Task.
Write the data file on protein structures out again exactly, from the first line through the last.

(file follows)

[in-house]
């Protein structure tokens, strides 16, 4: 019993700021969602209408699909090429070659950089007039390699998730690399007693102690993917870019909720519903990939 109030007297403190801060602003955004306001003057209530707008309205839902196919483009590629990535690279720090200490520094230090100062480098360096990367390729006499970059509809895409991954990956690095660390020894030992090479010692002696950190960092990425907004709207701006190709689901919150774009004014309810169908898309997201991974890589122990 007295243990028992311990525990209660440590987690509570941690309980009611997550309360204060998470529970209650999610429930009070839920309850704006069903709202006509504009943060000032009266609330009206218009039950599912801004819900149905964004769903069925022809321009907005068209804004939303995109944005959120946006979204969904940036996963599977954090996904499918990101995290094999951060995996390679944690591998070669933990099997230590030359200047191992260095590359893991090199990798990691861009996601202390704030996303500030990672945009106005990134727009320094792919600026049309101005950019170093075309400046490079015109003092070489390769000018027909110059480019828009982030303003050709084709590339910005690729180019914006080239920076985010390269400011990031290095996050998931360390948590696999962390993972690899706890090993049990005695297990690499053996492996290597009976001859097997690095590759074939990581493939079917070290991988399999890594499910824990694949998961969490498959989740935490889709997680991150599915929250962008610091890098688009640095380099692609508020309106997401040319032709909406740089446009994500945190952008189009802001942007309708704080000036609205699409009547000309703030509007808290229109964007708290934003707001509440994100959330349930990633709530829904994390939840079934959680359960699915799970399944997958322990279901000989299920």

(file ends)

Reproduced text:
[in-house]
């Protein structure tokens, strides 16, 4: 019993700021969602209408699909090429070659950089007039390699998730690399007693102690993917870019909720519903990939 109030007297403190801060602003955004306001003057209530707008309205839902196919483009590629990535690279720090200490520094230090100062480098360096990367390729006499970059509809895409991954990956690095660390020894030992090479010692002696950190960092990425907004709207701006190709689901919150774009004014309810169908898309997201991974890589122990 007295243990028992311990525990209660440590987690509570941690309980009611997550309360204060998470529970209650999610429930009070839920309850704006069903709202006509504009943060000032009266609330009206218009039950599912801004819900149905964004769903069925022809321009907005068209804004939303995109944005959120946006979204969904940036996963599977954090996904499918990101995290094999951060995996390679944690591998070669933990099997230590030359200047191992260095590359893991090199990798990691861009996601202390704030996303500030990672945009106005990134727009320094792919600026049309101005950019170093075309400046490079015109003092070489390769000018027909110059480019828009982030303003050709084709590339910005690729180019914006080239920076985010390269400011990031290095996050998931360390948590696999962390993972690899706890090993049990005695297990690499053996492996290597009976001859097997690095590759074939990581493939079917070290991988399999890594499910824990694949998961969490498959989740935490889709997680991150599915929250962008610091890098688009640095380099692609508020309106997401040319032709909406740089446009994500945190952008189009802001942007309708704080000036609205699409009547000309703030509007808290229109964007708290934003707001509440994100959330349930990633709530829904994390939840079934959680359960699915799970399944997958322990279901000989299920």